Mike is a freelance wine and drinks writer and journalist, wine judge and presenter based in Sydney. Mike is the Editor-At-Large and contributor for the wine commentary site The WIne Front, wine and drinks of delicious magazine, a columnist/feature writer for Gourmet Traveller Wine and co-director of Australia’s first sustainable and artisan wine and produce fair Rootstock Sydney.
Somebody dropped a ‘fact’ on my desk the other day. Australia grows over 155 unique grape varieties. It took a little time to settle in.
I’d never really considered the number of grape varieties that were planted in our wide brown land. Sure, there’s lots, and if pressed I likely would have assumed over 150, maybe more, and thanks to canny investments in nursery schemes an ever increasing number.
It got me thinking about the term that’s so commonly bandied about for grapes that don’t come from our more mainstream drinking choices - “alternative varieties”.
I dislike this phrase.
I’m turned off by its delineation and suggestion of a caste system in Australian wine.
By virtue of a one-size-fits-all naming, we’ve side-lined aglianico to zinfandel via cinsault, gruner veltliner, mataro, lagrein, marsanne, nebbiolo, prosecco, sangiovese, viognier and all they’re cousins, aunts, uncles and siblings.
“Alternative varieties’ is an us-and-them semantic that puts widely planted, so-called mainstream varieties in an opposite space to the thrilling potential of lesser-known grape varieties. It also hems us into a culture of grape-naming over style explaining, and another potential sphere for alienation for the ‘less-experienced drinker’.
There might be increasing celebration of these ‘alternative’, surrogate, proxy varieties, but in the end, but when it all boils down to it, the message is about ‘other’ when we use the word ‘alternative’. These grapes have a global currency, a homeland, a purpose, but we’re boxing away that message.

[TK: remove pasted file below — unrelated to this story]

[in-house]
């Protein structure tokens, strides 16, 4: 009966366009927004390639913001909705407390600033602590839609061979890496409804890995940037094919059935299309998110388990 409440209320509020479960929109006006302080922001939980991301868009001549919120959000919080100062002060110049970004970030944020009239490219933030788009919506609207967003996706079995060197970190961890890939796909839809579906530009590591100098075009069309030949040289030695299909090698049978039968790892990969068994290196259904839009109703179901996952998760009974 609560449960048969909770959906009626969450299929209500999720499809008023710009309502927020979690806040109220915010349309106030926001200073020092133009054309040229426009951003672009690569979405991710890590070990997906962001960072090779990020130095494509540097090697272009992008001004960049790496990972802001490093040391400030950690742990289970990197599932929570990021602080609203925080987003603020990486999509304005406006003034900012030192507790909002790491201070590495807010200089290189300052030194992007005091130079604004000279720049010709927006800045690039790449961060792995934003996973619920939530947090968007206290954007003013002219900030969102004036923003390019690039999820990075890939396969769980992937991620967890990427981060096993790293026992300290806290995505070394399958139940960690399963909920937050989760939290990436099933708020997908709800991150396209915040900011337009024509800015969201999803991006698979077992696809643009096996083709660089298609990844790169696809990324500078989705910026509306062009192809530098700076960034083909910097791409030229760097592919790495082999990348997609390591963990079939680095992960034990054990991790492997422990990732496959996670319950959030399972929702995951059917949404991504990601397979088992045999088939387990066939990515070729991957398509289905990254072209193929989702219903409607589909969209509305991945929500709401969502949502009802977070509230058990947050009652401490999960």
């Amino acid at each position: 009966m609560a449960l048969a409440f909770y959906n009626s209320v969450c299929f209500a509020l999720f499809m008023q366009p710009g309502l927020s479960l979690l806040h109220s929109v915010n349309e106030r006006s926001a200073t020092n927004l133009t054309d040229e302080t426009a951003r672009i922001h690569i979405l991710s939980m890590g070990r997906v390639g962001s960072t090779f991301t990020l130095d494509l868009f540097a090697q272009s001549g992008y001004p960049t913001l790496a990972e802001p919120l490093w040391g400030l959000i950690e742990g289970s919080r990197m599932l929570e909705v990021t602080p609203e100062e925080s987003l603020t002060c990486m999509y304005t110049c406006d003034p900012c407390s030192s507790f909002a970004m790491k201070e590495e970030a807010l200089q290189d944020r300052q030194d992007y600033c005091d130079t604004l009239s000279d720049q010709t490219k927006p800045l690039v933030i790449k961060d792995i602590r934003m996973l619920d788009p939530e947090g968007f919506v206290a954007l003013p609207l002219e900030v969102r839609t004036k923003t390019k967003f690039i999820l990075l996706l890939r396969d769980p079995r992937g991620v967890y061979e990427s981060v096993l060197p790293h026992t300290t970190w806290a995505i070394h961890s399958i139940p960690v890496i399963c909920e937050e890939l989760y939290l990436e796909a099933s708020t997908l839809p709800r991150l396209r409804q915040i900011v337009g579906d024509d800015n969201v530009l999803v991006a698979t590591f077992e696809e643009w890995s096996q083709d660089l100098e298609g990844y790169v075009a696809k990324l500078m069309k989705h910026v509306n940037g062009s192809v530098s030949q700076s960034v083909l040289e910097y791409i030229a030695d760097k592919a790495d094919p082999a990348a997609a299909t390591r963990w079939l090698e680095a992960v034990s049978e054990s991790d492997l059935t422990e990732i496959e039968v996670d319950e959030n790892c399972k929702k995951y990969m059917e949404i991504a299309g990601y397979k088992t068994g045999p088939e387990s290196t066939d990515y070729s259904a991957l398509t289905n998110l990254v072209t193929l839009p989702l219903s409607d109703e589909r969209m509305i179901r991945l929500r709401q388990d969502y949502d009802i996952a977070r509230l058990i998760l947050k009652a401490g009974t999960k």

Definitions of ‘alternative variety’ are a grey area too. It can be used for new-to-Australia varieties planted in smaller volume, or it can be used for historically planted, older grape varieties that happen to not be widely produced or in a modern context, ‘popular’.
The CSIRO suggests that ‘alternate grape varieties’ are ones that are ‘better suited to Australian growing conditions, with good productivity and desired wine aroma and flavour characteristics’. I love science, but I am waiting to see what yardstick is used for a sample size that spreads across 60-plus growing regions and 150-or-more grape varieties.
So it dawned on me during this month long focus on all things Australian wine, that perhaps it’s time to strip back the naming and just dive straight in. Forget that there’s a sect of wines that are ‘alternative’, that’s a currency of convenience we can move on from.
A month of celebration should also be a month of investigation. These aren’t an alternative, they should be part on the mainline. Sure, there’s comfort in familiarity, but it’s ok to evolve the conversation; let’s think style, context and place as our baselines for conversation.
Via the old anarachists’ adage, it’s time to educate, agitate, organise.